Friday, March 2, 2012
My problems with the Second Edition of Joseph McBride's book on Spielberg
Since the original 1997 edition of Joseph McBride's biography of Steven Spielberg is still, I think, the best book on Spielberg around, I went ahead and checked out the Second Edition of McBride's book that came out recently. There are parts of the new edition I like very much - he mounts an unexpected and very enlightening defense of Amistad, declares A.I. to be the masterpiece that it rightfully is, and waxes poetic about Catch Me if You Can, The Terminal and, surprisingly, even Kingdom of the Crystal Skull (he sticks up for the "nuke the fridge" gag). He also does some good research on Spielberg's track record as a DreamWorks mogul.
So, you'd think this would be a very welcome edition, preferable to the first one. But it's not. I'm very disappointed to see that McBride considers a majority of Saving Private Ryan "a serious letdown" and that he has chosen to side with the age-old argument that every scene after the D-Day sequence is an anticlimax. He thinks the movie is "damaged" by its refusal to adopt a firm stance on warfare (why does it need to?). He appears sympathetic to Jonathan Rosenbaum's infamous review of the movie, in that he wonders if Spielberg is glorifying war, more than he is painting a horrorific picture of it. When he describes the scene in which Mellish is stabbed upstairs by the Waffen-SS soldier while Upham is downstairs cowering, he claims that it's a clumsy allegory for the Holocaust because Upham is a Gentile, despite the fact that Spielberg has specified in interviews that he identifies most with Upham. Strangest of all, McBride does not go into detail about the scenes featuring Miller and Upham's crisis of conscience when they decide to let "Steamboat Willie" go. McBride makes no mention of this pivotal subplot at all.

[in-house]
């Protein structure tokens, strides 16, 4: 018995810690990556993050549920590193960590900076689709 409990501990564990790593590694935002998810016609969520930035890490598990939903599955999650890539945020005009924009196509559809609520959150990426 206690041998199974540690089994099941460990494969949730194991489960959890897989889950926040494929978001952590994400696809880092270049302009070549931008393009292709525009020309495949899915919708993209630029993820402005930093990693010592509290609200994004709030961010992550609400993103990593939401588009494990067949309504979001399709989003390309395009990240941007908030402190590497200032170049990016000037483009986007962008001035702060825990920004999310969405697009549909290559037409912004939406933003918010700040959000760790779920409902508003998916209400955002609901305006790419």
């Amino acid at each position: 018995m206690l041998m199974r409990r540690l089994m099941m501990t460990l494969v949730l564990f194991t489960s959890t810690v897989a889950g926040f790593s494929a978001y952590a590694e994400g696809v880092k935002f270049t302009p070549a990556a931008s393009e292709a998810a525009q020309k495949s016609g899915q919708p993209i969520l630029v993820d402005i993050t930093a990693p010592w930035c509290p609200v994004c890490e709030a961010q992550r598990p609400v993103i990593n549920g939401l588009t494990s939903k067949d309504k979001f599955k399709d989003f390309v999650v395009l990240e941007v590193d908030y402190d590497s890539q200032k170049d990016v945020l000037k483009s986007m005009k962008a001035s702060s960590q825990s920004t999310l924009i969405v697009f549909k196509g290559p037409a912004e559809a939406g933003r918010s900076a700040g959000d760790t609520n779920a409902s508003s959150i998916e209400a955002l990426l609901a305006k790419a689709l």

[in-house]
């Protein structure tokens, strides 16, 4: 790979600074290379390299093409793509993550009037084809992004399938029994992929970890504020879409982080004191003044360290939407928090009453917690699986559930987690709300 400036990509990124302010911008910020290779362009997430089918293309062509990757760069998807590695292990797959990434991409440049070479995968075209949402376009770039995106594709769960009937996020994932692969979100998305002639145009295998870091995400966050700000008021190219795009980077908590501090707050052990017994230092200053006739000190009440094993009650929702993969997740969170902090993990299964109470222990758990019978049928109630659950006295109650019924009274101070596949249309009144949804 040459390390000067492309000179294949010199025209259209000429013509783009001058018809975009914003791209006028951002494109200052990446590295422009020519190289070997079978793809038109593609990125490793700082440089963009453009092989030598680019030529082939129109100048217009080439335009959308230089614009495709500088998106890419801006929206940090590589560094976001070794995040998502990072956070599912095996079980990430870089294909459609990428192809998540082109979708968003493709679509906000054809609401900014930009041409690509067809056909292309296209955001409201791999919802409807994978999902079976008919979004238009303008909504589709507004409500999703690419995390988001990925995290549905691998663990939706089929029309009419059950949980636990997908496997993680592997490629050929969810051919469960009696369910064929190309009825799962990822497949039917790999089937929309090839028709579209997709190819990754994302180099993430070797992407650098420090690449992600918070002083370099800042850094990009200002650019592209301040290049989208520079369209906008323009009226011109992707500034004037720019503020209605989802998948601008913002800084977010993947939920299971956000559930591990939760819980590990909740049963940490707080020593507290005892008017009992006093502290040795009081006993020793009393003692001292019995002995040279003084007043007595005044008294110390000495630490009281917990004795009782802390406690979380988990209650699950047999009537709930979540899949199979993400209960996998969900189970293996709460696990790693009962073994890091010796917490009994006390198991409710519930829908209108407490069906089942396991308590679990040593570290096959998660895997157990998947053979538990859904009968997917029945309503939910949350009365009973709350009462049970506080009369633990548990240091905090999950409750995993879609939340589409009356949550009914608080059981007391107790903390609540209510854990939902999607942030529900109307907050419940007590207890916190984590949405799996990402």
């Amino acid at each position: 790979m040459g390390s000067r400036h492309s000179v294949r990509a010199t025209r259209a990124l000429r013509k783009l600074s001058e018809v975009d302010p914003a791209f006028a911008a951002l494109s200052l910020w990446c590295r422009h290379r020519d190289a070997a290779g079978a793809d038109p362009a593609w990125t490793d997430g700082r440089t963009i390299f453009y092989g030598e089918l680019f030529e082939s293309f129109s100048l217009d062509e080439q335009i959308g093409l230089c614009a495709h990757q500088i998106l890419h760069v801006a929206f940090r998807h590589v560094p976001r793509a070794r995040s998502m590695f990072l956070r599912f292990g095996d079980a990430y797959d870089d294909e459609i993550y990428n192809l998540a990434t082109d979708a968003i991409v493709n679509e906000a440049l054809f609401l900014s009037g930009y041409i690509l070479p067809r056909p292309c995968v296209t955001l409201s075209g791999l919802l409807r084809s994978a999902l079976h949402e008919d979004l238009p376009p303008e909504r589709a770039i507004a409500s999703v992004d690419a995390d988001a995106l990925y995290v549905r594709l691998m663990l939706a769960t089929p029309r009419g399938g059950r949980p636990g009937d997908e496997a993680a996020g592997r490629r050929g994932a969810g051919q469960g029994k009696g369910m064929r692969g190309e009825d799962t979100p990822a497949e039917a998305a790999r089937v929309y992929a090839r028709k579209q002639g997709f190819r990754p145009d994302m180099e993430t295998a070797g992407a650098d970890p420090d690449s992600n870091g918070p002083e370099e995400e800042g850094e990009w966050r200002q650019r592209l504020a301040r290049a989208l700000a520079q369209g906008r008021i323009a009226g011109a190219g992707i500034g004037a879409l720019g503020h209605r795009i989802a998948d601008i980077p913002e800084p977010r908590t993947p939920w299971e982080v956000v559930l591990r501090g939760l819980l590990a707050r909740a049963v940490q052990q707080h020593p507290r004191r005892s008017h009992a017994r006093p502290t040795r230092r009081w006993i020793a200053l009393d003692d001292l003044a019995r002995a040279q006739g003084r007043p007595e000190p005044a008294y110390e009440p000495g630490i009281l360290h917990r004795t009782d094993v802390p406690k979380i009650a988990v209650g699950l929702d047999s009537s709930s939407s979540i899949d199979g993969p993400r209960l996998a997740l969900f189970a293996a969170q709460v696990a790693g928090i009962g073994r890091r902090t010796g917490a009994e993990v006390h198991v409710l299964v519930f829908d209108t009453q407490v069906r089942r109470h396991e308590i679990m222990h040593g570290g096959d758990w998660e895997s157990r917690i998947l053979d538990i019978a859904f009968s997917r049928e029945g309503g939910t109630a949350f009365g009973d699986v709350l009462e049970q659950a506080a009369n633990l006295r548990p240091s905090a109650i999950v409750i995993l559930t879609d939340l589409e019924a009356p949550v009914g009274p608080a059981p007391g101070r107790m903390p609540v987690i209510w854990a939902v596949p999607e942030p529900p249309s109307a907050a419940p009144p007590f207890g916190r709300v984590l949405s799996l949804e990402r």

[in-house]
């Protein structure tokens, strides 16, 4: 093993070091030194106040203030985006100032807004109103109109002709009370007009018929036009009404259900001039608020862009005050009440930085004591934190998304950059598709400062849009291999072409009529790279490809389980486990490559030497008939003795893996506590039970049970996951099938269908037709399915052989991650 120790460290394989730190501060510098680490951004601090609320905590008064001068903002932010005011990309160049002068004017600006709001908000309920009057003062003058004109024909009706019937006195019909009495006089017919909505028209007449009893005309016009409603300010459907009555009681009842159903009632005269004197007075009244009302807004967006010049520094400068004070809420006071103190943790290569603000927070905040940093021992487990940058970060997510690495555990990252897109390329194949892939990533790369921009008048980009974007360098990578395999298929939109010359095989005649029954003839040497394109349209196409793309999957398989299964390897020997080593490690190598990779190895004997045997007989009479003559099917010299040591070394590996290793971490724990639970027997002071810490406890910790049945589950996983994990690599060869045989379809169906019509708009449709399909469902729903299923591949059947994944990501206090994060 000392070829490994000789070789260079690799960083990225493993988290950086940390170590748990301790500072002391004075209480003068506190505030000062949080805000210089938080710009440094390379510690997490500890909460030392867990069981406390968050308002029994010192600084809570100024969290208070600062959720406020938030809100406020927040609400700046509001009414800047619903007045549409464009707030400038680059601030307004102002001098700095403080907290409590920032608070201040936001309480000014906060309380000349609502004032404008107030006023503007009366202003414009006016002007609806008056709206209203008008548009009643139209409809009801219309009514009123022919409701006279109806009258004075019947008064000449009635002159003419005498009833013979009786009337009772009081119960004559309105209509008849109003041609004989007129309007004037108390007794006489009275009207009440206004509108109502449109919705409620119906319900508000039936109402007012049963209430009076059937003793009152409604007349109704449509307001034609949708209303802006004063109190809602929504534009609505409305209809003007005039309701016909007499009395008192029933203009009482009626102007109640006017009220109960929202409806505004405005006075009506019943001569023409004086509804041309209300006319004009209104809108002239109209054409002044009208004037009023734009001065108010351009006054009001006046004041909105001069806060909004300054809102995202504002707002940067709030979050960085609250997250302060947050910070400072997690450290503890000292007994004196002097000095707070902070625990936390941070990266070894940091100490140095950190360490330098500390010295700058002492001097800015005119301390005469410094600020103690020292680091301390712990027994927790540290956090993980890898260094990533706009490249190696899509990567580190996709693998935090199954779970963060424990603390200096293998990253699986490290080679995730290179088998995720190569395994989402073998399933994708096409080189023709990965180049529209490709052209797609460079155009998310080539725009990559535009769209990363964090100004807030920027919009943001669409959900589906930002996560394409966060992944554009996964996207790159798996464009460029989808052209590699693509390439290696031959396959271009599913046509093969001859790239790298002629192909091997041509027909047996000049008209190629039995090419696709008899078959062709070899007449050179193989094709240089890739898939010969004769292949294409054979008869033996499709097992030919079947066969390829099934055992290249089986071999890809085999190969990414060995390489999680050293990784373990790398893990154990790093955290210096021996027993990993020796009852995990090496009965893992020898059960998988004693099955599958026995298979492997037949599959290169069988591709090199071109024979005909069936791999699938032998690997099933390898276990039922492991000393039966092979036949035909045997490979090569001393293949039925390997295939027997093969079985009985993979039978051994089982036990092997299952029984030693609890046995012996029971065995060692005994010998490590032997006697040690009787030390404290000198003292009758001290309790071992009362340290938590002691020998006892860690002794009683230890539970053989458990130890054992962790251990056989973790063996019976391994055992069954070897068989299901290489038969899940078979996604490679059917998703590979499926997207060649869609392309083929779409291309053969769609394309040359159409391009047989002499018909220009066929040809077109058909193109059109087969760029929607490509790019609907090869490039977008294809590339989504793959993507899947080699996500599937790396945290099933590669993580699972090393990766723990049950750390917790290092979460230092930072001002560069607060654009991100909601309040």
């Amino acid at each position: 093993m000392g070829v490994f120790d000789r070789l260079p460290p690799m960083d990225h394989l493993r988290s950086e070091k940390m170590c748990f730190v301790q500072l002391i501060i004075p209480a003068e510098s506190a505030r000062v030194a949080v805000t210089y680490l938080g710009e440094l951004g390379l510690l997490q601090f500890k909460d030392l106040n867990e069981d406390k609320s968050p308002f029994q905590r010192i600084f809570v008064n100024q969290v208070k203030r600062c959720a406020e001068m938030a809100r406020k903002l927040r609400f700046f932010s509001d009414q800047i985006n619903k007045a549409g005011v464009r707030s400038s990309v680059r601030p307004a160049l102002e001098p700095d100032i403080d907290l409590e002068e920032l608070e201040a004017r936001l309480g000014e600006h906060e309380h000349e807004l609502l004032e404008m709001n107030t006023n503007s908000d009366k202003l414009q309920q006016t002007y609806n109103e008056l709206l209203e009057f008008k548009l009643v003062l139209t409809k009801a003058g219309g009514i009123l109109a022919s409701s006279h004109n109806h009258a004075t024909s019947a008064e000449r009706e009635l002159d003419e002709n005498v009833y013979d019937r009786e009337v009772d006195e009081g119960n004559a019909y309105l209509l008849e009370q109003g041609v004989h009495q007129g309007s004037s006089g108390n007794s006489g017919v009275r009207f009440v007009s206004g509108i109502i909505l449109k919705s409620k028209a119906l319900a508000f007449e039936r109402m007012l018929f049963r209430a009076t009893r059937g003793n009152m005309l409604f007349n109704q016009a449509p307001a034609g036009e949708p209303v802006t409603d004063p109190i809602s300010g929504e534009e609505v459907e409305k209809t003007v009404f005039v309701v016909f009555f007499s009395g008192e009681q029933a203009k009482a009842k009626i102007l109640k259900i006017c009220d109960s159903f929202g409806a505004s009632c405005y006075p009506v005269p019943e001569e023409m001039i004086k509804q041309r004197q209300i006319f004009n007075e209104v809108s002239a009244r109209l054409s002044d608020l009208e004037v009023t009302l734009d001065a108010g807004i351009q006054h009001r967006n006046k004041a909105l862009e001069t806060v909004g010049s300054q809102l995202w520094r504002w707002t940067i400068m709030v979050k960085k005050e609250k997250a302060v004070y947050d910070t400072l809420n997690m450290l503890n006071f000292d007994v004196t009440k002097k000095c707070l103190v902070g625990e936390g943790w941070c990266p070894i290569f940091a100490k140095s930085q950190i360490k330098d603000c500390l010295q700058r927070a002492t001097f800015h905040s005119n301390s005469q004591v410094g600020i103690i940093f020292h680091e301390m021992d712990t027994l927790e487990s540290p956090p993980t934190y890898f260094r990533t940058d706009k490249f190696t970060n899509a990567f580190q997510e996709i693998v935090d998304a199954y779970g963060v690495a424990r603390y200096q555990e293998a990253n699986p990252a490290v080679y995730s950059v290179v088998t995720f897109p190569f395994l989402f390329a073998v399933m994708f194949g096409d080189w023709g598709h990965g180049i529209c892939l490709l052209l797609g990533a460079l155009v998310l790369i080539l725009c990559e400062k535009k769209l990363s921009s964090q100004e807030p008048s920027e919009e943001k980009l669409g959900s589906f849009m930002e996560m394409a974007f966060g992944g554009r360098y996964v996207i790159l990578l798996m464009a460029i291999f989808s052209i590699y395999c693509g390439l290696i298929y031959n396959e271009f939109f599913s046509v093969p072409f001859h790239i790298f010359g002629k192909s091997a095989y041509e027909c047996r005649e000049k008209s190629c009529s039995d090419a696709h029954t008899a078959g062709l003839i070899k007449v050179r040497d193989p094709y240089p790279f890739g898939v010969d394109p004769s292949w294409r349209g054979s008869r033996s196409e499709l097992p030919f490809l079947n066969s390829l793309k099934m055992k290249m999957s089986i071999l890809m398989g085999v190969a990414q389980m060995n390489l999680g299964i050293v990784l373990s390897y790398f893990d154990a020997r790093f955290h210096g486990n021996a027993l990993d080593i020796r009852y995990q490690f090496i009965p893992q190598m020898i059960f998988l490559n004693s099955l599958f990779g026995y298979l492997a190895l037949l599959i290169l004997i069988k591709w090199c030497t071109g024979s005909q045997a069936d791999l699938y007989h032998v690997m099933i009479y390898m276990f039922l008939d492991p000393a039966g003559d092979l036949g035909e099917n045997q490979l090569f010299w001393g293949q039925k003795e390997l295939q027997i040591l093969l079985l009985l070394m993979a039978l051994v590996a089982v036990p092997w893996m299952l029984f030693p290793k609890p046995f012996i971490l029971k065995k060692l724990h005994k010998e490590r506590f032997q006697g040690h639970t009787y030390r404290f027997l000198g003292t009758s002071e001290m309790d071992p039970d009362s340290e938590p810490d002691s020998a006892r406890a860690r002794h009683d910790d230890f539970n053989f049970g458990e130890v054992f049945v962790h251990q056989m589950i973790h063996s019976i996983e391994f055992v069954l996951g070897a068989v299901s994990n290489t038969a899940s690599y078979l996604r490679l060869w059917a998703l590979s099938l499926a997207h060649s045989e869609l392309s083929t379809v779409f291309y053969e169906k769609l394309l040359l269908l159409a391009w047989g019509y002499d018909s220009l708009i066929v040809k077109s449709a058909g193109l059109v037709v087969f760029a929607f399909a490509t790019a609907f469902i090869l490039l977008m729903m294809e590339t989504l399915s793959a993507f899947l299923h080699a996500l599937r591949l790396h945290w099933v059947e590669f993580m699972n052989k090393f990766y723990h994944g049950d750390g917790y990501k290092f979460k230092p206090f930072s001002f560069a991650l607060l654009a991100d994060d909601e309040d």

In fact, the entire chapter on Saving Private Ryan feels rushed and unorthodox. McBride does not lend very much weight to arguments in defense of the film; it's like he's committed to some strange cause of erasing the movie from public memory. To me, this a cardinal sin to commit as a biographer. We're all entitled to our opinions, obviously, but since nobody has written a more well-read biography on Spielberg than McBride I think he owes a little more to his readers. Why not consider some of the more thoughtful defenses of the film out there - the ones by Jim Emerson, Matt Zoller Seitz, Roger Ebert, etc.? Why not refer to what Quentin Tarantino said, about how even he believes the movie changed his opinion on war movies in general? Why not make note of the fact that so many WWII veterans saw the movie and adored it? Like it or not, Saving Private Ryan is one of the most important achievements in Spielberg's career as a director; it's a little unwise of McBride to be marginalizing it, regardless if he has reservations with the film or not.
And my problems with the new edition of McBride's book don't stop there. He is surprisingly damning of War of the Worlds, which he dismisses as "ugly". To be sure, he praises it as a technical marvel and says some nice things about Tom Cruise's performance, but then whines that "the characterizations are thin" and that the movie does not work as an emotional experience or as a communication of post-9/11 paranoid feelings through the medium of the Hollywood blockbuster. I completely disagree with all of this.